- When we provide a calm “holding environment” for our children, they feel safe enough to experience their emotions, which is what allows those big feelings to evaporate. Kids learn that feelings are just part of being human, and they don’t have to fear them — OR act on them.
- When children respect us and feel understood by us, they want to follow our lead. They learn that they don’t always get what they want, but they get something better — a parent who understands, even when they say no. So the child becomes more open to our guidance, more likely to follow our rules.
- Children are sensitive barometers of our moods and tensions. If we have an unresolved issue, we can count on them to subconsciously pick up on it and act out. So very often, when we work on our own issues, we find that our child’s behavior changes–even without our directly addressing it!
- When we respond differently, so does our child. Remember, it’s always your child’s action + your response that = the outcome. When we get triggered and react without thinking, we escalate the storm. When we respond more mindfully and connect with our child, we settle the storm. Less drama, more love.
The good news is, even if our children have learned some counter-productive habits, it’s never too late for them to learn to manage themselves emotionally. The key is our role-modeling.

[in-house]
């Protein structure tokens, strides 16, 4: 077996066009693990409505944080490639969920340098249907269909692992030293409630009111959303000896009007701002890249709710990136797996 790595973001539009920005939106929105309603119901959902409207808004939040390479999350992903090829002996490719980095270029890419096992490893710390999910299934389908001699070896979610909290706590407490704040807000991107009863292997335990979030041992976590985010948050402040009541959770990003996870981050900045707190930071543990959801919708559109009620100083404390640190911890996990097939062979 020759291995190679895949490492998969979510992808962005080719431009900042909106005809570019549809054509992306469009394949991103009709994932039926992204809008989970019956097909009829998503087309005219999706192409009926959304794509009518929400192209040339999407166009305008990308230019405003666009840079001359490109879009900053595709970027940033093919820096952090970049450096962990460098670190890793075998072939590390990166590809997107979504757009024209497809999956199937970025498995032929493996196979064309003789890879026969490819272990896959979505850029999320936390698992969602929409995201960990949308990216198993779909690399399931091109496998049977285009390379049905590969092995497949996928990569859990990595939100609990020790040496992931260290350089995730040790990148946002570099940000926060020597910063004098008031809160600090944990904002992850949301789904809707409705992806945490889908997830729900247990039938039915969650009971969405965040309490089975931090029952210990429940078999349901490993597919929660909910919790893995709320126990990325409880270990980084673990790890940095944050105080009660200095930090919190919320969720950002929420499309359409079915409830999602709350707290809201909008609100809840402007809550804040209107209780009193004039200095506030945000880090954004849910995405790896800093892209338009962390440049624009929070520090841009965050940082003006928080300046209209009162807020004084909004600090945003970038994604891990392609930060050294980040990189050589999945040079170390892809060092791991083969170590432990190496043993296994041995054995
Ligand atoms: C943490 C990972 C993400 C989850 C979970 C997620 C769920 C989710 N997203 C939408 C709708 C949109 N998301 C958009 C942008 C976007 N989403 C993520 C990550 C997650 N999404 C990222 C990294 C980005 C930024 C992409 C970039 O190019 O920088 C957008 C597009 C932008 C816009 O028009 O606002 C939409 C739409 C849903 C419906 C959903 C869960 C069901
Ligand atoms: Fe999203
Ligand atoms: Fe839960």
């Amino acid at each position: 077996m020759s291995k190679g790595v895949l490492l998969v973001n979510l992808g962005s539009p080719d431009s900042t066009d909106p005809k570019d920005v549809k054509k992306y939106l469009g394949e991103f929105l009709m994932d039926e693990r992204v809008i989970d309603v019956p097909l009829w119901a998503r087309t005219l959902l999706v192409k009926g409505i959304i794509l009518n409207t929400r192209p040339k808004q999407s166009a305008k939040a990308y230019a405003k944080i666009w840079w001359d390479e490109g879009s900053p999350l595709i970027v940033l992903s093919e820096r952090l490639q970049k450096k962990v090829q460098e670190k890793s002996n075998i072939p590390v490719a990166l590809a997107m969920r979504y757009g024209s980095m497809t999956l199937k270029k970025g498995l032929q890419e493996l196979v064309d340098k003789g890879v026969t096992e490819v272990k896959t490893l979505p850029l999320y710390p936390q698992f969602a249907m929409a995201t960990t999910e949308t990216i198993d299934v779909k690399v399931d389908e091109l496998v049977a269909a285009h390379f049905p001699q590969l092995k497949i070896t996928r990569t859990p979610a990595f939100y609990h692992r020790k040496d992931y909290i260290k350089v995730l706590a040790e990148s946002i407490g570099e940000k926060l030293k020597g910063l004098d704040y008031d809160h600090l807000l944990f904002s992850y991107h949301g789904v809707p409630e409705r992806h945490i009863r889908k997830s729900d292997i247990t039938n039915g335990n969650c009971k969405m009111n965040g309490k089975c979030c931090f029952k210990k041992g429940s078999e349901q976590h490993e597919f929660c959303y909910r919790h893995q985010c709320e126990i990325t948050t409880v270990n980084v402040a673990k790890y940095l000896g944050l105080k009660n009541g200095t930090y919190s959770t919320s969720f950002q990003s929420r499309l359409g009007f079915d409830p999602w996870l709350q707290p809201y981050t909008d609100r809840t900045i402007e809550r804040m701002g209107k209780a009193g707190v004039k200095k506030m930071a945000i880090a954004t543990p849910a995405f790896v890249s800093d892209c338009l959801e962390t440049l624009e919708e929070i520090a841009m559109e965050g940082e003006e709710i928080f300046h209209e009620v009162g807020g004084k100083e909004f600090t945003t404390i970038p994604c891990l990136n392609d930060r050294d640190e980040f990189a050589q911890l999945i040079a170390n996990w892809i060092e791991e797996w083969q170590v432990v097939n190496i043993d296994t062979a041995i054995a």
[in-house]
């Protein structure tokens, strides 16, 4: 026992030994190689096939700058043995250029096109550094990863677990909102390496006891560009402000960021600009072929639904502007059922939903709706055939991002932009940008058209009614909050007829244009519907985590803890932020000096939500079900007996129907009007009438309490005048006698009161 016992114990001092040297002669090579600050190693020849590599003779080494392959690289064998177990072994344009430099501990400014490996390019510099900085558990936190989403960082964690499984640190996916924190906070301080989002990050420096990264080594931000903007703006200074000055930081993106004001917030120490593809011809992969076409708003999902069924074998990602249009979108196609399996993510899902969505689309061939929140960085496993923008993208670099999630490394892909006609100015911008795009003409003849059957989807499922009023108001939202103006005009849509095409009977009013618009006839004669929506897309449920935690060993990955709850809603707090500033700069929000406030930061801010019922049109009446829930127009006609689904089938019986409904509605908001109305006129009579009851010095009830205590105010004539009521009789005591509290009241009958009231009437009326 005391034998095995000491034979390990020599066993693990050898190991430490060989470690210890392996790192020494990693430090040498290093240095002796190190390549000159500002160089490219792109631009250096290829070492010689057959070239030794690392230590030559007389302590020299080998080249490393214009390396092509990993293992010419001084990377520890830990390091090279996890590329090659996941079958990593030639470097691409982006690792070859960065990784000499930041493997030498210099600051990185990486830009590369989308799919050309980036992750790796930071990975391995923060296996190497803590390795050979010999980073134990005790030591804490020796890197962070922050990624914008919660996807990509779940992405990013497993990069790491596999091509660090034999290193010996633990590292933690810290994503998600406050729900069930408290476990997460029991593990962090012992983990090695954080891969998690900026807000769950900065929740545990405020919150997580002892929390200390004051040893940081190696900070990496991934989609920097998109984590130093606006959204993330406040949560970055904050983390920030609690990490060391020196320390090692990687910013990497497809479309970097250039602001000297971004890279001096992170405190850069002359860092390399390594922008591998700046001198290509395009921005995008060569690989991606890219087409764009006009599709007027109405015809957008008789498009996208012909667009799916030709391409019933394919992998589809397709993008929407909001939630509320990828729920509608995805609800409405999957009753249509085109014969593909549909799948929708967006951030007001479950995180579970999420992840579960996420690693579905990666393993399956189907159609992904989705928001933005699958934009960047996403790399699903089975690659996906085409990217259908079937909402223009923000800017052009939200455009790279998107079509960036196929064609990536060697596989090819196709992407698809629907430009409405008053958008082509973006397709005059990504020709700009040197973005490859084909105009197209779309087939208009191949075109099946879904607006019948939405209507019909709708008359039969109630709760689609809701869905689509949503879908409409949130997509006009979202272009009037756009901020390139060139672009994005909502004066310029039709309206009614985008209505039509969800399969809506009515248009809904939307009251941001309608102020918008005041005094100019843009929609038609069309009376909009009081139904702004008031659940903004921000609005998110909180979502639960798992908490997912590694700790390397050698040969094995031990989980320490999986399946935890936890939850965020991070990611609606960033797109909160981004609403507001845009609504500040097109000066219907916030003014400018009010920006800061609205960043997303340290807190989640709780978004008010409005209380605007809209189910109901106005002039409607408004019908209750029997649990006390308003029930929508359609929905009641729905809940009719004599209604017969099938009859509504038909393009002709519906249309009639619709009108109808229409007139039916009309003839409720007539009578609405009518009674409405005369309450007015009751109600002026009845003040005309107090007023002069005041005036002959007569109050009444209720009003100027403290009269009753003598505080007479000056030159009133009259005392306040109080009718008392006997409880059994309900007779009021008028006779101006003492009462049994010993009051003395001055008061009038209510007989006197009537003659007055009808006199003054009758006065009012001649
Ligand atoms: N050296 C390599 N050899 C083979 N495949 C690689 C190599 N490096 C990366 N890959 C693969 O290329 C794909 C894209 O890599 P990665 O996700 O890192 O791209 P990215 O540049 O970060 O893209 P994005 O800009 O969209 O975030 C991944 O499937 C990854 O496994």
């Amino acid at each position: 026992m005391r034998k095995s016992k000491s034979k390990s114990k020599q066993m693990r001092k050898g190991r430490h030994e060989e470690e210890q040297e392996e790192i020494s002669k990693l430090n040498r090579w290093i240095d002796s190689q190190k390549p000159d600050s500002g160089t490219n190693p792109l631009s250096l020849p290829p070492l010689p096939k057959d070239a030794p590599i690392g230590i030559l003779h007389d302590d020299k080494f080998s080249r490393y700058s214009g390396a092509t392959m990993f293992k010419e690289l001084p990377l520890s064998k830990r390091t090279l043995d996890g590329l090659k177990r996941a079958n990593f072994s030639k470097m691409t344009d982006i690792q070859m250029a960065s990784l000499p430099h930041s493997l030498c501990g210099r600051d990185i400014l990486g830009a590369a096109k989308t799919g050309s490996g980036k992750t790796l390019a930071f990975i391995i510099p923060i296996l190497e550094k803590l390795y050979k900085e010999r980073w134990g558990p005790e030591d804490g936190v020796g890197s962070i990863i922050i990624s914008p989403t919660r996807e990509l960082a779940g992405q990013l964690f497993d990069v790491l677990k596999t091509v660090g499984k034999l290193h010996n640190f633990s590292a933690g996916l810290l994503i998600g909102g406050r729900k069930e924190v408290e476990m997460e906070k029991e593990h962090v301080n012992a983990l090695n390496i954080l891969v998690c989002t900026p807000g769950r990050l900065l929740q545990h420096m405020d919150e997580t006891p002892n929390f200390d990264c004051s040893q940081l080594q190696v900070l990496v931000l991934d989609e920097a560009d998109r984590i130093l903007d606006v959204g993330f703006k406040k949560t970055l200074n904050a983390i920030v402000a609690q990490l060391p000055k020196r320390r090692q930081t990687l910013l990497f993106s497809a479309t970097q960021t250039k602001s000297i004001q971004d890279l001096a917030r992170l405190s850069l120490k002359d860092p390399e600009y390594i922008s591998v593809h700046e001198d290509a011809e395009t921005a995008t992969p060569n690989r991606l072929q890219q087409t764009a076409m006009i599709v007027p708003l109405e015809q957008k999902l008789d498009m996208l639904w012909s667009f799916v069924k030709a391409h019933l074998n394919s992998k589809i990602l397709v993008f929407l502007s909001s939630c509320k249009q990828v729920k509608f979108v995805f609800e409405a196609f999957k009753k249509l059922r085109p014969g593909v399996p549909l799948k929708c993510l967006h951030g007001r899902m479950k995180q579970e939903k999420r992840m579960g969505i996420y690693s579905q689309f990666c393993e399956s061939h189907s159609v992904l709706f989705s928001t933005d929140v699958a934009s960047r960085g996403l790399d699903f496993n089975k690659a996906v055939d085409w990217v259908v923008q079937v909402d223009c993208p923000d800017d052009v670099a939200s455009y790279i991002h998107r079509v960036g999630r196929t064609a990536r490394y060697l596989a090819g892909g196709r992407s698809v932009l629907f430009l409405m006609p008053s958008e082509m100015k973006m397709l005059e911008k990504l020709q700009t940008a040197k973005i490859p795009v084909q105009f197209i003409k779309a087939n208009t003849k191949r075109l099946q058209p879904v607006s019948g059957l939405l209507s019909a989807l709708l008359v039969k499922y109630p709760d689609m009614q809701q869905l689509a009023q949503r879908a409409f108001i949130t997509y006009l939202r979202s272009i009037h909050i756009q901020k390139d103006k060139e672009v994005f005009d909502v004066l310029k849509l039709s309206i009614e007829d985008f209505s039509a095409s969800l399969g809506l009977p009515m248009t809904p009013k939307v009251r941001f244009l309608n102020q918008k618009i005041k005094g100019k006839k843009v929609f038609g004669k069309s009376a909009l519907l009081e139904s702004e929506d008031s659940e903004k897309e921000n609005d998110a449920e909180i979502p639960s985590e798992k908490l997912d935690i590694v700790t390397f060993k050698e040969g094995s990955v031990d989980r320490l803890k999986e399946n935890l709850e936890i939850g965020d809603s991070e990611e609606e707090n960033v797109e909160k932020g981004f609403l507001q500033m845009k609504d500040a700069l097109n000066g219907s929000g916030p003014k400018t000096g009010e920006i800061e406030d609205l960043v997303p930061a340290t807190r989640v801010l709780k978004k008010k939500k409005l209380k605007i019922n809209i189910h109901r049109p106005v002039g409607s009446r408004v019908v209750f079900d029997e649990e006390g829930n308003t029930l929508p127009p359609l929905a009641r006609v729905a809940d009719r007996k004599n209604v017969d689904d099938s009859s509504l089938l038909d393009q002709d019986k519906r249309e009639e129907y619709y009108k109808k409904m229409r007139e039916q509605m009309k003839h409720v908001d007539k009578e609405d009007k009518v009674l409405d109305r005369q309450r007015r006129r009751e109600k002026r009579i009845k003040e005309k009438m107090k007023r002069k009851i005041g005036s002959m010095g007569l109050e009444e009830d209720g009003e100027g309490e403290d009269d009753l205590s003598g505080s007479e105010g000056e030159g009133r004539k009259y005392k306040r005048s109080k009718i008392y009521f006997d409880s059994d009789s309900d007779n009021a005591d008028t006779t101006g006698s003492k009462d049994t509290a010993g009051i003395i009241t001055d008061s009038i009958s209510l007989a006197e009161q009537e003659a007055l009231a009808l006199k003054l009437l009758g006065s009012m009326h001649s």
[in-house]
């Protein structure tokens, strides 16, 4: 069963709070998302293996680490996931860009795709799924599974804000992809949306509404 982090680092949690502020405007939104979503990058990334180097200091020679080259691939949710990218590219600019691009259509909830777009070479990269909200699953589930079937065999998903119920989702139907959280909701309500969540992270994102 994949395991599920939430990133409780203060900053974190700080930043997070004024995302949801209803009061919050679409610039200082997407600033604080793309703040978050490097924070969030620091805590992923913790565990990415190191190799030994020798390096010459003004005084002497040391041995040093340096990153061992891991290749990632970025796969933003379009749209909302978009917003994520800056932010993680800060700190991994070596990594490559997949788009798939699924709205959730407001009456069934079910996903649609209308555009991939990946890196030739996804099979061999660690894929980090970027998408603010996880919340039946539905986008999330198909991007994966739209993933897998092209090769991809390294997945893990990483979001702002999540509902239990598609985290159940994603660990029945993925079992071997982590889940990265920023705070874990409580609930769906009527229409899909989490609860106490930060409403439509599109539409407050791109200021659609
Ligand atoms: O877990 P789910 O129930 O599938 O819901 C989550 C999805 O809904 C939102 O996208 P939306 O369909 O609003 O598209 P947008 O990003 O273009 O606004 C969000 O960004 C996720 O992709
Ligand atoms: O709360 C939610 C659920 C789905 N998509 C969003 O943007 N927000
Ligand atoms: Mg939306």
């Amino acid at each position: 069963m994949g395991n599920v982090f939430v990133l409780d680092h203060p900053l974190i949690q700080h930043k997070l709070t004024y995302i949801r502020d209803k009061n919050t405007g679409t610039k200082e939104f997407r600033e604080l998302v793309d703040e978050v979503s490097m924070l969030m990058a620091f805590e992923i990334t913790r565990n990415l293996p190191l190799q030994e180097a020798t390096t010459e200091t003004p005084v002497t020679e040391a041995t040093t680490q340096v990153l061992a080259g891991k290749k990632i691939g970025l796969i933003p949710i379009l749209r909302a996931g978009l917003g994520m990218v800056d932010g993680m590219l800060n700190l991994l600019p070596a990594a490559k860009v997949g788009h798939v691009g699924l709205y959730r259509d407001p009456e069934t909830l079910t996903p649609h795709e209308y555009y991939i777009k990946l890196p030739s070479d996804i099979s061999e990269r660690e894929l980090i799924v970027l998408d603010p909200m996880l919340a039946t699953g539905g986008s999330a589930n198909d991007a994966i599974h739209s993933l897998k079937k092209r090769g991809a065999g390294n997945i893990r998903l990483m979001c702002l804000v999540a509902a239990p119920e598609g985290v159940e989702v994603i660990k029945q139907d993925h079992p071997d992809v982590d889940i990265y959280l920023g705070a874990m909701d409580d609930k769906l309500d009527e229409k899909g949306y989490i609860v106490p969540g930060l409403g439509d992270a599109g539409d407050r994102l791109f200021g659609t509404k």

Learning to regulate emotions is a lifelong journey. For today, just start by noticing your own moods and feelings. When you get upset, resist acting until you’re calm. Just breathe, and hold yourself with compassion, so you can calm down before you act.
Hard? YES! But every time you do this, you’re actually rewiring your brain…and strengthening your ability to stay calmer in the future.
I guarantee you’ll see your child change, too.
*Originally published on AhaParenting.com.
Dr. Laura Markham, founder of AhaParenting.com and author of Peaceful Parent, Happy Kids: How To Stop Yelling and Start Connecting and Peaceful Parent, Happy Siblings: How to Stop the Fighting and Raise Friends for Life.
Image courtesy of sasint.